Some of American Airlines‘ latest routes will now take place at ground level, instead of the more conventional 30,000 feet, as the US flag carrier has become the latest to introduce an integrated bus service.
The airline announced yesterday that the new service will serve smaller regional destinations from its hub in Philadelphia.
The service, operated in collaboration with airport bus operator Landline, will transport passengers to destinations 50 to 70 miles from its Pennsylvania hub. Current destinations include Allentown, Pennsylvania; Lehigh Valley, Pennsylvania; and Atlantic City, New Jersey.
“More efficient, affordable and relaxing” way of travelling
Landline boss, David Sunde, said passengers can expect quicker journeys than they might expect once they factor in all the parts of flying that take place before or after you’re actually in the air.
“For too long, travellers have been bothered by all of the ancillary parts of flying, including getting to and from the airport, parking, transporting their bags, and navigating security – we’re changing that.
Landline is proud to partner with American to make travel even more efficient, affordable and relaxing. Alongside American, we’re excited to introduce travellers to a new level of convenience and comfort.”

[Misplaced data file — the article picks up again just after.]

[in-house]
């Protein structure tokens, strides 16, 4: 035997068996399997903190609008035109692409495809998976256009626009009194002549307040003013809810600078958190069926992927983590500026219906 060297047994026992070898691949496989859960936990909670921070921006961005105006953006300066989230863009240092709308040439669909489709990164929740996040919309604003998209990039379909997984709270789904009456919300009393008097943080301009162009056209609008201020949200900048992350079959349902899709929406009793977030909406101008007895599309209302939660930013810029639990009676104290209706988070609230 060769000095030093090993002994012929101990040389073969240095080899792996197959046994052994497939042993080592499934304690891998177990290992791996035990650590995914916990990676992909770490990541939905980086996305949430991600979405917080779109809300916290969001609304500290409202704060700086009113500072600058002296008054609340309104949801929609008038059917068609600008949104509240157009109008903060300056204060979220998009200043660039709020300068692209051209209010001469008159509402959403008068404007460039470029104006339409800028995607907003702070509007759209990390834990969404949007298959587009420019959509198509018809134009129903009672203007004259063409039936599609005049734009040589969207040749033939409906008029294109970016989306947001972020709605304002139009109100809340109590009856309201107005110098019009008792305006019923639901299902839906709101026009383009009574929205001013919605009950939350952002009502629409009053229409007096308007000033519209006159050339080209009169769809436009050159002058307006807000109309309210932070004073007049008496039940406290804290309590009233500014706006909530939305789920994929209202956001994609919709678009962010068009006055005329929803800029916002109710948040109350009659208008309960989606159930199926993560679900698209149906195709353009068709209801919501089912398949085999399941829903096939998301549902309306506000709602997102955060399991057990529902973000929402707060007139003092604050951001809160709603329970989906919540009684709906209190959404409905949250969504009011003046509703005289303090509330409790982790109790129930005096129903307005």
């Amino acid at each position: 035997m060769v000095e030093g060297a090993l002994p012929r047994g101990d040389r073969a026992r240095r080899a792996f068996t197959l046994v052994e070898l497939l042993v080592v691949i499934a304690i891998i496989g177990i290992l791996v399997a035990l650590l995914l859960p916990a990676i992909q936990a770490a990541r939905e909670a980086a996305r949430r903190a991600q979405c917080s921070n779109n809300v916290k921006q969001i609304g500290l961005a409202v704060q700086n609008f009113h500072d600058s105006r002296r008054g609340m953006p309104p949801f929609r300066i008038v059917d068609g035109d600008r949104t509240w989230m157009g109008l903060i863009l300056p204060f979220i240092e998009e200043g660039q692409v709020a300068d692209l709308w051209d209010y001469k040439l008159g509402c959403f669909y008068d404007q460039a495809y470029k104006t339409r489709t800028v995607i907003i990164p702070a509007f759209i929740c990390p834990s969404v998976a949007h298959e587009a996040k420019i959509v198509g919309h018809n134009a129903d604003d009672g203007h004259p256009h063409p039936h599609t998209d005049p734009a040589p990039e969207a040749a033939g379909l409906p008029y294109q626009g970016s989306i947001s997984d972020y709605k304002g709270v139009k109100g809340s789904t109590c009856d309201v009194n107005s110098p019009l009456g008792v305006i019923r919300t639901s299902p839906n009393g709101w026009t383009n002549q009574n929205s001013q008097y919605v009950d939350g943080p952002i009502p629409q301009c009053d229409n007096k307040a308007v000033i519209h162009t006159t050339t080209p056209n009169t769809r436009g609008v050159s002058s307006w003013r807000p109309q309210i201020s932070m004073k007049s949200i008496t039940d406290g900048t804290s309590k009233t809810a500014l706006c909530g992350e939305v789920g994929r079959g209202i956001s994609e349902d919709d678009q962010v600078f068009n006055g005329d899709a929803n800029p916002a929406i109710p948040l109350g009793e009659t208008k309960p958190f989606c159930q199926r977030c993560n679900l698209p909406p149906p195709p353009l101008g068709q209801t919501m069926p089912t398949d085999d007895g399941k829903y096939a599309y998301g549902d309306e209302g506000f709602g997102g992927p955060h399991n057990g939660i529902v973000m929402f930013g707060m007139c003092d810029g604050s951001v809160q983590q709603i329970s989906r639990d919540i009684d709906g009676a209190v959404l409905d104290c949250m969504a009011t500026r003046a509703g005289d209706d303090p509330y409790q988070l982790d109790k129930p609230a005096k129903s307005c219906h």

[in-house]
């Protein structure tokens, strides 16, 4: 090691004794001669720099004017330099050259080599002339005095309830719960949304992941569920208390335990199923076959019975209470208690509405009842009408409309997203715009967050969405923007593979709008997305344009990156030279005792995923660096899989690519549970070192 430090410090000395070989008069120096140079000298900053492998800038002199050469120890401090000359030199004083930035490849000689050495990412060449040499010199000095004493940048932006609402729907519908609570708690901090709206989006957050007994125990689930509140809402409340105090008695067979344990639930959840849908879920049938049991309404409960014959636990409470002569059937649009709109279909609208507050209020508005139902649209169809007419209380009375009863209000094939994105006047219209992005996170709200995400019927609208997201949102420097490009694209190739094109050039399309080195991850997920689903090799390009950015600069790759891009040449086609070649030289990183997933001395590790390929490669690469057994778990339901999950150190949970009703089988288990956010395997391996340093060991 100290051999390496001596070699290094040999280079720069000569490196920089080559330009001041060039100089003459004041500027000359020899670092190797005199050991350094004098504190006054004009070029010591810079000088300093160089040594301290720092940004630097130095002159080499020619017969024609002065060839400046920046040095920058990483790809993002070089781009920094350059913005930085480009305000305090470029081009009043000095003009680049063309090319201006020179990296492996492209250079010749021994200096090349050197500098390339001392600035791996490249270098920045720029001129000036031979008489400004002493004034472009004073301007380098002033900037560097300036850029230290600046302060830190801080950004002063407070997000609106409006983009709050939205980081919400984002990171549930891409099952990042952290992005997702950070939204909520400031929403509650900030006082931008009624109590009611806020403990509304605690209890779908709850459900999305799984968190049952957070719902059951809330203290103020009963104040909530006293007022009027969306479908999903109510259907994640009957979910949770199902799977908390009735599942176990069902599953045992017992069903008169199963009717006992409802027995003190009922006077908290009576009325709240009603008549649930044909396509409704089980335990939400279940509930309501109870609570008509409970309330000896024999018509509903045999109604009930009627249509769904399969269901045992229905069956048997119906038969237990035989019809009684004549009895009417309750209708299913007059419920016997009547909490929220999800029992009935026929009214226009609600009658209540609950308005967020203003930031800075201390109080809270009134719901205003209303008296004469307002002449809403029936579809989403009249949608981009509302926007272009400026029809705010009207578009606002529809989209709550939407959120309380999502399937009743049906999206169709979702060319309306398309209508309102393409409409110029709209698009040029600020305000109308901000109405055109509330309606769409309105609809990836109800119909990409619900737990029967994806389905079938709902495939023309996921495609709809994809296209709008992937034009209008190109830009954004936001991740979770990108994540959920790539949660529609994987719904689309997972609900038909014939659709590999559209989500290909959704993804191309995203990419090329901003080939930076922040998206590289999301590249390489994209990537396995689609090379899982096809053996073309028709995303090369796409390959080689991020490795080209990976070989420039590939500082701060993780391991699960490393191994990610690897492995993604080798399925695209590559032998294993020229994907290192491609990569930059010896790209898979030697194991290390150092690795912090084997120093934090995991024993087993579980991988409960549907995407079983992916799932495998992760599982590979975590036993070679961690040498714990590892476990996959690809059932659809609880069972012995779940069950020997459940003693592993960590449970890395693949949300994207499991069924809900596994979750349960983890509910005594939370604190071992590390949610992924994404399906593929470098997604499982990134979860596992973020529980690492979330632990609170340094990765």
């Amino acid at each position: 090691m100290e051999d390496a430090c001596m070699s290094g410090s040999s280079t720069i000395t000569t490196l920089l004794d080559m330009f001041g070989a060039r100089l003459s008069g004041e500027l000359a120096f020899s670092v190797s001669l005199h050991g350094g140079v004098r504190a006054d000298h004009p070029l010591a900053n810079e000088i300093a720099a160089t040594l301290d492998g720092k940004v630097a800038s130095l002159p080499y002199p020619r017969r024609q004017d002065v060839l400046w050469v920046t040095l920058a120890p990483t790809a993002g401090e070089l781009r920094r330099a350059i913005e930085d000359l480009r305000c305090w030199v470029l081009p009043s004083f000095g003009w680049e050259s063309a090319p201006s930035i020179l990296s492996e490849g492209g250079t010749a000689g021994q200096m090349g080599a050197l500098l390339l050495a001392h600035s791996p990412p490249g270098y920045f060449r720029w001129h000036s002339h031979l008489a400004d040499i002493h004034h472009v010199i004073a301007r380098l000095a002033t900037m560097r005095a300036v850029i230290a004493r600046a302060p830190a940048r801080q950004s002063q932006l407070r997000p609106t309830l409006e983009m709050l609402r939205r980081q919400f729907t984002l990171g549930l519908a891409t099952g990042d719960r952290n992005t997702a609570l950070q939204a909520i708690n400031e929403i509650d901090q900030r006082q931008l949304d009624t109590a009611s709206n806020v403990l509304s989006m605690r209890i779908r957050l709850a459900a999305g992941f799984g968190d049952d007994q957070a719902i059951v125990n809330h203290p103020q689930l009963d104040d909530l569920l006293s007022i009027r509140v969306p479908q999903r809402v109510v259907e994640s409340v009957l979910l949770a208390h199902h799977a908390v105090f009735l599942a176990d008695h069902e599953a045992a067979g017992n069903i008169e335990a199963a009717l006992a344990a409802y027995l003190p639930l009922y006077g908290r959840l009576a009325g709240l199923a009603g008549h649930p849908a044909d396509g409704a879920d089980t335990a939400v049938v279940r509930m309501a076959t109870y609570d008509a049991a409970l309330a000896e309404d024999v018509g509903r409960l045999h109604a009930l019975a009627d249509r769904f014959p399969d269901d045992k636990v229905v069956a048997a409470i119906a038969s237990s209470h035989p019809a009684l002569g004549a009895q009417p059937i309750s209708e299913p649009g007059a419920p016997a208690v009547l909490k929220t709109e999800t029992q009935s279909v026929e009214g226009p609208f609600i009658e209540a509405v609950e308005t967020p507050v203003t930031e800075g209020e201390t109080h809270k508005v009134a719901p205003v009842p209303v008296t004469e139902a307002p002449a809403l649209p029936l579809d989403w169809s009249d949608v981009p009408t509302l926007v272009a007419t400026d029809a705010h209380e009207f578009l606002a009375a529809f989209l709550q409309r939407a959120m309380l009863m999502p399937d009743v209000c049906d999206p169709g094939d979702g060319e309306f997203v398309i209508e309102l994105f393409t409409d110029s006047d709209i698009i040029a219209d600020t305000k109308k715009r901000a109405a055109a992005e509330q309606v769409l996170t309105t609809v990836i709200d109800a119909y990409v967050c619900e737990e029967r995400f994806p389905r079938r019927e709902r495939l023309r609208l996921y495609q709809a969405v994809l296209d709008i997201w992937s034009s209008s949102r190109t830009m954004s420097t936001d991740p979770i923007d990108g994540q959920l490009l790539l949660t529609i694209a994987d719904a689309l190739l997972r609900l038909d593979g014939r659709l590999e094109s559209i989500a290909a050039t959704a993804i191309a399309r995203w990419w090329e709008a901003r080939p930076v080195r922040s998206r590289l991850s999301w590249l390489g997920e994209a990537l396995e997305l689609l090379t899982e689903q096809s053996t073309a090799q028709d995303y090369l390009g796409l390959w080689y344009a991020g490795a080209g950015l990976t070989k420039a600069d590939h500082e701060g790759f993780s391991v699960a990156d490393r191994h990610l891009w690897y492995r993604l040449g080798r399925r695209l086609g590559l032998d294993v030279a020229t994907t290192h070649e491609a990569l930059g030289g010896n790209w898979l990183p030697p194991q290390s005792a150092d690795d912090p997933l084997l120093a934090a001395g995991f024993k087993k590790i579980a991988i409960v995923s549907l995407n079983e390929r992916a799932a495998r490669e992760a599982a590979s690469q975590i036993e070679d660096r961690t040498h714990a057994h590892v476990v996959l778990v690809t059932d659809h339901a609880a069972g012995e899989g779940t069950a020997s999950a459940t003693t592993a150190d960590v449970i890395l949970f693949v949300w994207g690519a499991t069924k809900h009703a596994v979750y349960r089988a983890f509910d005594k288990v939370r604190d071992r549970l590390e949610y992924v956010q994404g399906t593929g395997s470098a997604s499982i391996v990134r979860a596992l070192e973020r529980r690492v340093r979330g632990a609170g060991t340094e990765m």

The scheme claims to offer a cost-effective and more environmentally friendly expansion of America’s route network. The bus service promises to be fully integrated with their flight booking system so the experience of the booking will feel just like a connecting flight.
Pilot shortages and fuel price increases
It is thought the move may have been made partly in response to widespread pilot shortages and skyrocketing prices for fuel, compounding the challenges airlines face in the wake of the COVID-19 pandemic.
It is reported that US airlines are only offering around 80% of the number of flights operating before the pandemic. As airlines focus their limited resources on their most profitable routes, smaller regional airports have borne the brunt of the downturn in passenger numbers.
Other airlines have already made similar moves, with rival United Airlines last year introducing a similar service to connect passengers to regional locations from its Denver hub.
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